Part 1: Agency Resourcing — Appropriations required by Agencies
An appropriation is a legal entitlement to spend money from the Consolidated Revenue Fund (CRF). Appropriations can be classified as annual appropriations or special appropriations. Annual appropriations are contained in the annual Appropriation Acts. Special appropriations are contained in Acts, other than the annual Appropriation Acts, with some aspects also appearing in specific legislative instruments (such as applies to Special Accounts established, under the FMA Act, by disallowable determinations of the Finance Minister).
The CRF is a concept established in section 81 of the Australian Constitution to represent all Commonwealth money. The CRF is formed of all revenues or moneys raised or received by the Executive Government of the Commonwealth. All moneys paid to the Commonwealth, or any person or organisation acting on behalf of the Commonwealth, automatically form part of the CRF. Money forms part of the CRF upon receipt by, or on behalf of, the Commonwealth, regardless of whether the money is credited a bank account. This covers taxes, charges, levies, borrowings, loan repayments and moneys held in trust.
Section 83 of the Constitution provides that no money shall be drawn from the Treasury of the Commonwealth except under an appropriation made by law. Section 81 provides that all appropriations from the CRF must be for the purposes of the Commonwealth. The 'Treasury' of the Commonwealth, noted in section 83, equates to the CRF referred to in section 81. Together, sections 81 and 83 provide that there must be an appropriation, made by law, for the purposes of the Commonwealth, before money may be spent. This is a key element of the provisions which safeguard Parliament's control over Australian Government spending.
Table 1.1 refers to certain non‑appropriated amounts where Parliament has authorised an entity to retain an amount received from an external source, including another agency, or where the entity can retain and re‑use those receipts based on its own governance structure. An example of this is a Commonwealth company under the CAC Act. Strictly, where the entity is an FMA Act agency, this authorisation is an appropriation for that expenditure. For other entities, such as a Commonwealth authority under the CAC Act, its enabling legislation would allow it to retain and re‑use the relevant receipt.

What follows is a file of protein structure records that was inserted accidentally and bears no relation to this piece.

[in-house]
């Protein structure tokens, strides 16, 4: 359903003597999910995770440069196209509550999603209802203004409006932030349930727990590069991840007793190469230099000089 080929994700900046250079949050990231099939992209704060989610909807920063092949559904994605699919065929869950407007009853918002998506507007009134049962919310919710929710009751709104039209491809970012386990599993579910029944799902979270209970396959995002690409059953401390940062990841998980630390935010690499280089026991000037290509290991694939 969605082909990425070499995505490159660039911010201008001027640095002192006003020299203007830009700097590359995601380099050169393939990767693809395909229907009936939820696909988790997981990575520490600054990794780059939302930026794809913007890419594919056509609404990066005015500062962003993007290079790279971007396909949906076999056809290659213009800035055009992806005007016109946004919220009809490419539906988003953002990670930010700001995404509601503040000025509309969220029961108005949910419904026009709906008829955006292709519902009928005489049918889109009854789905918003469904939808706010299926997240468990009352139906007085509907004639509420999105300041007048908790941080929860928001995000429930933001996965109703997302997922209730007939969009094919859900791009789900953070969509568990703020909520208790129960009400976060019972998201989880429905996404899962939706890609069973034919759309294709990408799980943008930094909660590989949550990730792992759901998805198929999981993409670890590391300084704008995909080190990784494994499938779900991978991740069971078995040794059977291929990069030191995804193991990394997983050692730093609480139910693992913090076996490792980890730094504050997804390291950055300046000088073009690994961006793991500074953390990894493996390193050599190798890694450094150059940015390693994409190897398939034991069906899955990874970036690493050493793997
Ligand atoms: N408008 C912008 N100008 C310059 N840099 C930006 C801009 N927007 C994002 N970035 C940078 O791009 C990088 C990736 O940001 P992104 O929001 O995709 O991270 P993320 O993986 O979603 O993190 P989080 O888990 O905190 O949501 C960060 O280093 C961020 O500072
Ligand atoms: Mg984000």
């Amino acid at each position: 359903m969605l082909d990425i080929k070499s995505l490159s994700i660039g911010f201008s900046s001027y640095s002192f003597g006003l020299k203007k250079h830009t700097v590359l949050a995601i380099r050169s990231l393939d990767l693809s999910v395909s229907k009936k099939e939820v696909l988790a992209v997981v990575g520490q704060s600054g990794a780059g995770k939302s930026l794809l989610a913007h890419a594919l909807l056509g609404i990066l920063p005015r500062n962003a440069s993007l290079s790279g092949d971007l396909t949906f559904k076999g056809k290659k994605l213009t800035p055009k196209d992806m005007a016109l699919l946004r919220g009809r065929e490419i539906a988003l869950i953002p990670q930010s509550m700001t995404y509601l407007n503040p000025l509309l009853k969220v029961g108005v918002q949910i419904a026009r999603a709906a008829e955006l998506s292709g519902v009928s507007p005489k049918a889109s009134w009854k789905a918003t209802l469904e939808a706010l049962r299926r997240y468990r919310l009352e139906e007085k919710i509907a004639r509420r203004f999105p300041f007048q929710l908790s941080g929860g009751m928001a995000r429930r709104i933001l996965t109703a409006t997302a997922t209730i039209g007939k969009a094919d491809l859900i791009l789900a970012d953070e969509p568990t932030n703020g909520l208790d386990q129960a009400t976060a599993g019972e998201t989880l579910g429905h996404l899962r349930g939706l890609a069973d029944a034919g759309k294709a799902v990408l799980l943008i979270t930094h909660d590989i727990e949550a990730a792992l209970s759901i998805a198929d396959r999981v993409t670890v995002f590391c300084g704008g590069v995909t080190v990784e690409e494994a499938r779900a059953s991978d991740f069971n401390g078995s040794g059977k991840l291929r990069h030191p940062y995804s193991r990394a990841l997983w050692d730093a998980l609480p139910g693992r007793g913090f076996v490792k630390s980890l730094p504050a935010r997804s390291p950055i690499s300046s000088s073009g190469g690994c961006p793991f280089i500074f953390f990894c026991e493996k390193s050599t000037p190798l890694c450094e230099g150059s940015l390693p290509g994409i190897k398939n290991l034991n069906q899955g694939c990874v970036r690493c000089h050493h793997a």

Three Departments of State were abolished in the MoG changes in 2013‑14. These Departments do not appear in the Agency Resourcing Tables as the tables describe the total income and receipts of all agencies and other bodies that receive appropriations from the Parliament in 2014‑15.
More generally, the estimated actuals, printed in italics, represent the amounts appropriated in the 2013‑14 annual Appropriation Acts, as affected by amounts that have been transferred between agencies as part of MoG changes, adjustments such as Advances to the Finance Minister and reductions by the Finance Minister, and in some instances limits applied administratively by the Department of Finance. For these reasons, the estimated actuals figures may be different from the sum of amounts provided in earlier Appropriation Acts, and do not provide comparator information for any agencies abolished in 2013‑14.
For further details on how the MoG changes impact on individual portfolios refer to their 2014‑15 Portfolio Budget Statements.
Further information on the appropriations framework, including annual and special appropriations, and non‑appropriated receipts, can be found at www.finance.gov.au/budget/budget‑process/appropriation‑bills.html.